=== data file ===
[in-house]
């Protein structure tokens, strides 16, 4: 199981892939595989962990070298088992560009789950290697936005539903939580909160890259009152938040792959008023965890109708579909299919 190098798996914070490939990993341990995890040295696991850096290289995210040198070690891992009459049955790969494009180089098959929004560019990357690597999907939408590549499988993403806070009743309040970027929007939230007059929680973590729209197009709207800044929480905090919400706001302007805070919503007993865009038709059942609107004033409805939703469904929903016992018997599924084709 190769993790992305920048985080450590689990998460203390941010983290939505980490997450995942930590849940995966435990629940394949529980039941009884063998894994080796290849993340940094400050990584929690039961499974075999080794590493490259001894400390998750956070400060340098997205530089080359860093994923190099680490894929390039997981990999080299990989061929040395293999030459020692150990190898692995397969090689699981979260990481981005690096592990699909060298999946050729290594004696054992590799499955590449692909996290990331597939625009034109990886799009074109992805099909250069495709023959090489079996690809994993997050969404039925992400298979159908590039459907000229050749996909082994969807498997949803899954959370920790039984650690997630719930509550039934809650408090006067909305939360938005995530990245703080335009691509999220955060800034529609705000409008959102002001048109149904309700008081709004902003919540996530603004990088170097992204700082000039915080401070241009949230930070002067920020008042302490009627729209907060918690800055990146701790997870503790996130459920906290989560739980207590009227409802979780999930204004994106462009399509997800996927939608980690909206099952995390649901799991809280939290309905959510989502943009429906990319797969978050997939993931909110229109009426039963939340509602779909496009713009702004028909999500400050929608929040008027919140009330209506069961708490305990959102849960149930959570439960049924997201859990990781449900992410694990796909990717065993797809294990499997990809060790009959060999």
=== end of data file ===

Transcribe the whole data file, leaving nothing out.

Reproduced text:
[in-house]
């Protein structure tokens, strides 16, 4: 199981892939595989962990070298088992560009789950290697936005539903939580909160890259009152938040792959008023965890109708579909299919 190098798996914070490939990993341990995890040295696991850096290289995210040198070690891992009459049955790969494009180089098959929004560019990357690597999907939408590549499988993403806070009743309040970027929007939230007059929680973590729209197009709207800044929480905090919400706001302007805070919503007993865009038709059942609107004033409805939703469904929903016992018997599924084709 190769993790992305920048985080450590689990998460203390941010983290939505980490997450995942930590849940995966435990629940394949529980039941009884063998894994080796290849993340940094400050990584929690039961499974075999080794590493490259001894400390998750956070400060340098997205530089080359860093994923190099680490894929390039997981990999080299990989061929040395293999030459020692150990190898692995397969090689699981979260990481981005690096592990699909060298999946050729290594004696054992590799499955590449692909996290990331597939625009034109990886799009074109992805099909250069495709023959090489079996690809994993997050969404039925992400298979159908590039459907000229050749996909082994969807498997949803899954959370920790039984650690997630719930509550039934809650408090006067909305939360938005995530990245703080335009691509999220955060800034529609705000409008959102002001048109149904309700008081709004902003919540996530603004990088170097992204700082000039915080401070241009949230930070002067920020008042302490009627729209907060918690800055990146701790997870503790996130459920906290989560739980207590009227409802979780999930204004994106462009399509997800996927939608980690909206099952995390649901799991809280939290309905959510989502943009429906990319797969978050997939993931909110229109009426039963939340509602779909496009713009702004028909999500400050929608929040008027919140009330209506069961708490305990959102849960149930959570439960049924997201859990990781449900992410694990796909990717065993797809294990499997990809060790009959060999």